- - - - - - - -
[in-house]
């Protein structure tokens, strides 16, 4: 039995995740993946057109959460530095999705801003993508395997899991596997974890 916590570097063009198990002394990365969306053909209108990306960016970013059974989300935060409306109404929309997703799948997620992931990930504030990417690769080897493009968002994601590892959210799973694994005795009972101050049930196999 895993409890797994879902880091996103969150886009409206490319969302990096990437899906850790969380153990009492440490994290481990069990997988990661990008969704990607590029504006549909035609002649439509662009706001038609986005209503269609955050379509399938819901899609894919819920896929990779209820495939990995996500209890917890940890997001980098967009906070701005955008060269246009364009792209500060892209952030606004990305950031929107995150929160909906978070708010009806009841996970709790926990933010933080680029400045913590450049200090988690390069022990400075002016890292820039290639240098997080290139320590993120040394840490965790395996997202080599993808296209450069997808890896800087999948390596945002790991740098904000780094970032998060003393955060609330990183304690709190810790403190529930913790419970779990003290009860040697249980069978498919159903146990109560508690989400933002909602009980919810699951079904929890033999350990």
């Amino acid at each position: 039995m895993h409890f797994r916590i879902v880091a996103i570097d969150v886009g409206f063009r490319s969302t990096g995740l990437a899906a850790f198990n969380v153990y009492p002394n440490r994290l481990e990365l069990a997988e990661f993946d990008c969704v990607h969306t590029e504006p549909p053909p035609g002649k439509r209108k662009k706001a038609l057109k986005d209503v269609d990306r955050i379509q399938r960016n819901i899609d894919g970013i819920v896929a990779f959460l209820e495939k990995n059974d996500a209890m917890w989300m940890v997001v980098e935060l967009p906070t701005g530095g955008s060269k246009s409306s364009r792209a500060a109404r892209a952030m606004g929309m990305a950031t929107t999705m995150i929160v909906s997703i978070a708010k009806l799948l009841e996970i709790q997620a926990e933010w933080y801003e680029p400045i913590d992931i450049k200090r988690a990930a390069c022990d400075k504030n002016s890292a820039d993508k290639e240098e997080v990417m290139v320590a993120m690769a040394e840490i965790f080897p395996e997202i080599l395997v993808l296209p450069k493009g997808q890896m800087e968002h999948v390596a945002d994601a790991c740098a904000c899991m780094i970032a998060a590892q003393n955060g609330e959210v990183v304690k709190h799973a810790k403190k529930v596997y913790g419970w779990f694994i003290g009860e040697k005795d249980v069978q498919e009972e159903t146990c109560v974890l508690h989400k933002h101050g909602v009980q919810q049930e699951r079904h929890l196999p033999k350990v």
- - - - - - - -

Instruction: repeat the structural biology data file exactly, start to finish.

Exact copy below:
[in-house]
């Protein structure tokens, strides 16, 4: 039995995740993946057109959460530095999705801003993508395997899991596997974890 916590570097063009198990002394990365969306053909209108990306960016970013059974989300935060409306109404929309997703799948997620992931990930504030990417690769080897493009968002994601590892959210799973694994005795009972101050049930196999 895993409890797994879902880091996103969150886009409206490319969302990096990437899906850790969380153990009492440490994290481990069990997988990661990008969704990607590029504006549909035609002649439509662009706001038609986005209503269609955050379509399938819901899609894919819920896929990779209820495939990995996500209890917890940890997001980098967009906070701005955008060269246009364009792209500060892209952030606004990305950031929107995150929160909906978070708010009806009841996970709790926990933010933080680029400045913590450049200090988690390069022990400075002016890292820039290639240098997080290139320590993120040394840490965790395996997202080599993808296209450069997808890896800087999948390596945002790991740098904000780094970032998060003393955060609330990183304690709190810790403190529930913790419970779990003290009860040697249980069978498919159903146990109560508690989400933002909602009980919810699951079904929890033999350990």
């Amino acid at each position: 039995m895993h409890f797994r916590i879902v880091a996103i570097d969150v886009g409206f063009r490319s969302t990096g995740l990437a899906a850790f198990n969380v153990y009492p002394n440490r994290l481990e990365l069990a997988e990661f993946d990008c969704v990607h969306t590029e504006p549909p053909p035609g002649k439509r209108k662009k706001a038609l057109k986005d209503v269609d990306r955050i379509q399938r960016n819901i899609d894919g970013i819920v896929a990779f959460l209820e495939k990995n059974d996500a209890m917890w989300m940890v997001v980098e935060l967009p906070t701005g530095g955008s060269k246009s409306s364009r792209a500060a109404r892209a952030m606004g929309m990305a950031t929107t999705m995150i929160v909906s997703i978070a708010k009806l799948l009841e996970i709790q997620a926990e933010w933080y801003e680029p400045i913590d992931i450049k200090r988690a990930a390069c022990d400075k504030n002016s890292a820039d993508k290639e240098e997080v990417m290139v320590a993120m690769a040394e840490i965790f080897p395996e997202i080599l395997v993808l296209p450069k493009g997808q890896m800087e968002h999948v390596a945002d994601a790991c740098a904000c899991m780094i970032a998060a590892q003393n955060g609330e959210v990183v304690k709190h799973a810790k403190k529930v596997y913790g419970w779990f694994i003290g009860e040697k005795d249980v069978q498919e009972e159903t146990c109560v974890l508690h989400k933002h101050g909602v009980q919810q049930e699951r079904h929890l196999p033999k350990v």